Today is International Men’s Day. I have to admit that when I was asked by my colleague to write a blog about International Men’s Day I was a bit stumped. I know about Movember (once having grown an utterly awful moustache in aide of it’s good cause) but beyond that I was drawing a blank. It made me realise that I’ve never really given it much thought – what is it actually about? What causes does it highlight? What does it mean to me? Cue a bit of Google searching and internet digging and I discover that the purpose of International Men’s Day is to raise awareness of men’s health and wellbeing, to highlight the positive value men bring to the world, their families and their communities and to celebrate positive male role-models. This year’s theme is a focus on better relations between men and women.
Because we are a workplace consultancy, I naturally thought about this through the lens of the workplace and it got me thinking – what does it really mean to be a man in the working world of 2021? I have to be completely honest here – my knee jerk reaction was annoyance – what have men got to complain about? We have it pretty easy compared to some! I run a lot of sessions on diversity and inclusion and the research tells us time and time again that men generally fare better than women in the workplace. Of course it is intersectional (would a black, gay male fare as well as a straight, white counterpart for example?) and there are many complex factors at play so I had to step back from my unconscious bias and challenge myself. Are there still certain stereotypes and assumptions that negatively impact men in the workplace regardless of intersectionality? And the answer is of course yes.
For many men, regardless of your nationality, race, sexual orientation or age, there is still a sense that being masculine means being strong, resilient and hardworking. It means not giving in, not giving up. It means presenting a certain persona to the outside world that may not always reflect the true vulnerabilities and emotions being experienced inside. And men find it harder to talk about this stuff – we know that men are less likely to talk about their feelings than women (there’s a ton of research out there to confirm this) and we also know that bottling up our emotions is not good for our health and wellbeing; three times as many men as women die by suicide, men aged 40-49 have the highest suicide rates in the UK, men report lower levels of life satisfaction than women and are less likely to access psychological therapies than women (only 36% of referrals to NHS talking therapies are for men).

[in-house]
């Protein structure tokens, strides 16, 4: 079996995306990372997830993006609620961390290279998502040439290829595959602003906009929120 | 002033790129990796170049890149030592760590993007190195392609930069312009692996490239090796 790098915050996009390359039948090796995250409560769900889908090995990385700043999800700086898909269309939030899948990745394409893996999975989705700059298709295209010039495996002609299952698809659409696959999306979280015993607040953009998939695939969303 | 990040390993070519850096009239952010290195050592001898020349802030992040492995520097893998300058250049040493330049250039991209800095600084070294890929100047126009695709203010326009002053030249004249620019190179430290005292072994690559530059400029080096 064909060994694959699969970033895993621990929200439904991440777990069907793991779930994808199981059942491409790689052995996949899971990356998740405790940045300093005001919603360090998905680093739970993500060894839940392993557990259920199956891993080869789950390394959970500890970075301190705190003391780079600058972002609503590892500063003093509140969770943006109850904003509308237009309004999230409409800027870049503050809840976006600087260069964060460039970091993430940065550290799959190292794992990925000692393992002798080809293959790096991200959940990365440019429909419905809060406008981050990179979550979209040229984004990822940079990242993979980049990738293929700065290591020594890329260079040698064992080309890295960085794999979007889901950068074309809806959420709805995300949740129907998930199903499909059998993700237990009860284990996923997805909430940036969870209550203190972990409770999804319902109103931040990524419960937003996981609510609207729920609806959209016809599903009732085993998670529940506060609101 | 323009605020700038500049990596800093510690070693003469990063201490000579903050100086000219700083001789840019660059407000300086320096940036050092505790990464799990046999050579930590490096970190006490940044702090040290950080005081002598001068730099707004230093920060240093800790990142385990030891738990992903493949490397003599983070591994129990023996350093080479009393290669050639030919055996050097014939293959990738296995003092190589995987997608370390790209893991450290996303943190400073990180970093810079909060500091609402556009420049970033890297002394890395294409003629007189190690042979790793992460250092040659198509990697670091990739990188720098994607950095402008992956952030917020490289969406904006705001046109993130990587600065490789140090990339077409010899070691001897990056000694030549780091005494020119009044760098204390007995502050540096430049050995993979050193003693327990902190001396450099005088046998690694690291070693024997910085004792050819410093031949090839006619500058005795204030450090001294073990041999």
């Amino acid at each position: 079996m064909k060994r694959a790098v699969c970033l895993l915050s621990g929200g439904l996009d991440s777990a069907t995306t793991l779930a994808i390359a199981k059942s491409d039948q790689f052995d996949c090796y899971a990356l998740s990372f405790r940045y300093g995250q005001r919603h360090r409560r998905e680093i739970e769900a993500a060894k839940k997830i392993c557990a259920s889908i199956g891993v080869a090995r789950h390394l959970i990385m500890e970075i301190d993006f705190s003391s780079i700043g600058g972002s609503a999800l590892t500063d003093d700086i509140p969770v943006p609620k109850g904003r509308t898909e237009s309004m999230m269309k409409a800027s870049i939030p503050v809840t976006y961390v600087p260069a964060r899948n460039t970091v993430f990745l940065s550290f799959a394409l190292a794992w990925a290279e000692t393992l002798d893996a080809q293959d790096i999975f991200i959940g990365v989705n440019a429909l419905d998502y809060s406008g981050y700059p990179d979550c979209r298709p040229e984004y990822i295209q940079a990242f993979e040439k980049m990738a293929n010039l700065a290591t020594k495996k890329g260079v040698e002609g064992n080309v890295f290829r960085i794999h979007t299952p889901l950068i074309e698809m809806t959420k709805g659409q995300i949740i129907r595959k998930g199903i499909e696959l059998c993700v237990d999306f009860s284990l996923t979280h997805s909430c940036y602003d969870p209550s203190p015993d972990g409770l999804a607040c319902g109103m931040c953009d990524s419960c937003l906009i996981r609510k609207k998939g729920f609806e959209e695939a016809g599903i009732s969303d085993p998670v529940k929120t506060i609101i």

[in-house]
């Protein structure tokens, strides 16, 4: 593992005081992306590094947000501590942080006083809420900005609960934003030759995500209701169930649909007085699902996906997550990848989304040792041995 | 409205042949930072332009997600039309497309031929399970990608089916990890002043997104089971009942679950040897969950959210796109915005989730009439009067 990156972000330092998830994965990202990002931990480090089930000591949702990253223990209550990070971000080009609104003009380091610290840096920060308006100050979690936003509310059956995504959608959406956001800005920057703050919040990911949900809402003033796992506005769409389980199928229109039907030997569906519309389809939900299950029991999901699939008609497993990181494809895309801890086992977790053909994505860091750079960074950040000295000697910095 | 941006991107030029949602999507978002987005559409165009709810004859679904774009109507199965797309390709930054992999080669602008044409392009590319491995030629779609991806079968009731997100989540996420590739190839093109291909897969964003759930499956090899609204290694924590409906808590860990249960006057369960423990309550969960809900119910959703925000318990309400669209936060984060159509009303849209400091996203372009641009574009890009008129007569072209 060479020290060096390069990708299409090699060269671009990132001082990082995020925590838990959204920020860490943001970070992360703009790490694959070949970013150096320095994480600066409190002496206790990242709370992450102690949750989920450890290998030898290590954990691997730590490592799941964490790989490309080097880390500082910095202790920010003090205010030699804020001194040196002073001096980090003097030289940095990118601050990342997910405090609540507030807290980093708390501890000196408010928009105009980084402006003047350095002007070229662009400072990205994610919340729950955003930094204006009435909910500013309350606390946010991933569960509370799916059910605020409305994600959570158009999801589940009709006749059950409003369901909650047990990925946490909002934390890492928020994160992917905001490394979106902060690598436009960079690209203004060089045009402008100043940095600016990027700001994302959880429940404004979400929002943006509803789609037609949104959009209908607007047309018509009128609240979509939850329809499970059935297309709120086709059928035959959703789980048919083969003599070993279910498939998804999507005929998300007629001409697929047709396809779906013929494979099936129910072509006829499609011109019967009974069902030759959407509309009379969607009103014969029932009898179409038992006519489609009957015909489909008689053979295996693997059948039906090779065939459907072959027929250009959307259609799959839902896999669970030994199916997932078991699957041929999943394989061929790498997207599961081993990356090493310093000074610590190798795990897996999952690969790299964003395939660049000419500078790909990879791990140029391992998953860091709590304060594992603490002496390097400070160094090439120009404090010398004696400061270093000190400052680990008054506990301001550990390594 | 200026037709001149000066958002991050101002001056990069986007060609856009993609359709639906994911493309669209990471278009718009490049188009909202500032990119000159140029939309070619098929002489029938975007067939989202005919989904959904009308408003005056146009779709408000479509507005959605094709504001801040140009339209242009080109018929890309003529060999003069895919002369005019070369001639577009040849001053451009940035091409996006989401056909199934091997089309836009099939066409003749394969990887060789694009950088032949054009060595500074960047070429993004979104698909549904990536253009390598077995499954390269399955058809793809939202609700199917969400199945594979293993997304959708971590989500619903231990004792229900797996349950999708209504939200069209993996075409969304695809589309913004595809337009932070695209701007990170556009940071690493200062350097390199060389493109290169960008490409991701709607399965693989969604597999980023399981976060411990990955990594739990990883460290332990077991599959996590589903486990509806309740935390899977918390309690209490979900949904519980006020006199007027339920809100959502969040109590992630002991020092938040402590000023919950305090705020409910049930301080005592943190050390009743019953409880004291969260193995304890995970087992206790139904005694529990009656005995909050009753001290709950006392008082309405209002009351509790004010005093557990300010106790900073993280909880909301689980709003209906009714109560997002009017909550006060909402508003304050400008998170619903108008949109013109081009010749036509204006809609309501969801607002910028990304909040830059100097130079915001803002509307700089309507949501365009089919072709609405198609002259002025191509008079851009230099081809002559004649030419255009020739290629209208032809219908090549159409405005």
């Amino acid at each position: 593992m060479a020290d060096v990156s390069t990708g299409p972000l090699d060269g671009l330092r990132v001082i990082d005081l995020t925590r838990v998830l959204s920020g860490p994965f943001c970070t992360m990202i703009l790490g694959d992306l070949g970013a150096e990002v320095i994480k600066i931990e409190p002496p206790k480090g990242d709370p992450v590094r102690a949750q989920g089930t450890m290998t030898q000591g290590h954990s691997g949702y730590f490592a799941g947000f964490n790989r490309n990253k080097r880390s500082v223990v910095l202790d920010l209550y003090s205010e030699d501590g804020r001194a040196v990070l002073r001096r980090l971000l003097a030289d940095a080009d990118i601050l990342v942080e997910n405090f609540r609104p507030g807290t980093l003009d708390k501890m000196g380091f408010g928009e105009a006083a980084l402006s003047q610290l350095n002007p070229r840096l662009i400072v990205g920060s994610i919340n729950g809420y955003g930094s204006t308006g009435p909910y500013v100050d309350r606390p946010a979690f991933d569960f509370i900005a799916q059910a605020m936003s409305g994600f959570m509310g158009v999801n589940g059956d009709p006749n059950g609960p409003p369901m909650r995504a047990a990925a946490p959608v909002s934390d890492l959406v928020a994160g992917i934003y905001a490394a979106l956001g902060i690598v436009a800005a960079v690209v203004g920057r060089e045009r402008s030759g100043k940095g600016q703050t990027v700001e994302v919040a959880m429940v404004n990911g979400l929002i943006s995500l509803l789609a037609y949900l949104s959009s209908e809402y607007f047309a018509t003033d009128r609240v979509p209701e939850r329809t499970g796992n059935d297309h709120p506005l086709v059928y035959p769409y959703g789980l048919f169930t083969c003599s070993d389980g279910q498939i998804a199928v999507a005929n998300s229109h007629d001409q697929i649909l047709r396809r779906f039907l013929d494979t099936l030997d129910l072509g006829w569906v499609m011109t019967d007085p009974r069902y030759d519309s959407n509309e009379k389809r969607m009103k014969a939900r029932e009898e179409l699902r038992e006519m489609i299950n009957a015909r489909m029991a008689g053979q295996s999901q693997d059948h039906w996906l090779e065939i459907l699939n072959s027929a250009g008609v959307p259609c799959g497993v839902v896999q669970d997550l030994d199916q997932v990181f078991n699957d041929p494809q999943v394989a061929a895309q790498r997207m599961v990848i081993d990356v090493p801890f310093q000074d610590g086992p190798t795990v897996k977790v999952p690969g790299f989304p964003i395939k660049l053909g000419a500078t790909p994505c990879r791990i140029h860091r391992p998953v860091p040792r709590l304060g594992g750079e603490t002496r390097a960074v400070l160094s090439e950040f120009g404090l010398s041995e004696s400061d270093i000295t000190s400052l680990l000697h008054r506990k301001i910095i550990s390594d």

On reflection, I realise that I have been doing the same myself – 2021 has been an incredibly tough year with lockdowns, home-schooling and very intense work-loads amongst other things but I have persistently put on a brave face and told the world that I’m fine, good even, when inside I have been close to imploding on several occasions due to the pressure I have been feeling. Have I sought out support or help? No. Did I think that I probably should? Yes. So why didn’t I? It comes down to that deep-rooted societal notion that men need to act and behave a certain way. First and foremost men often aren’t encouraged to talk about their feelings. In fact, they’re sometimes discouraged from doing so – little boys are often given less time to cry or maybe picked on for being more sensitive- we’re taught at a young age to ‘toughen up’ or ‘man up’. This teaches men to brush the problem off (ie bury our heads in the sand!) and hope it will resolve itself. But this is rarely the case – we all know that to look after our wellbeing, we need to talk about what we’re finding difficult.
We need to therefore encourage men to feel able to share what they are really feeling and the workplace is an obvious place to start – creating a support network that allows those conversations to happen is critical. It seems that in our new hybrid working world, the pressures of work and life aren’t abating, they are in fact increasing, making it clear that these conversations are more important than ever. So for me, International Men’s Day is about celebrating being vulnerable, it is about creating a safe space for men to open up, share their feelings and access support where it is needed. Of course that shouldn’t be limited to one day, but if for one day we can shout from the rooftops that men don’t always need to be strong, that we don’t always need to ‘man up’ and keep going, that it’s okay to not be okay, we can start eroding away at those outdated, unhelpful and damaging stereotypes.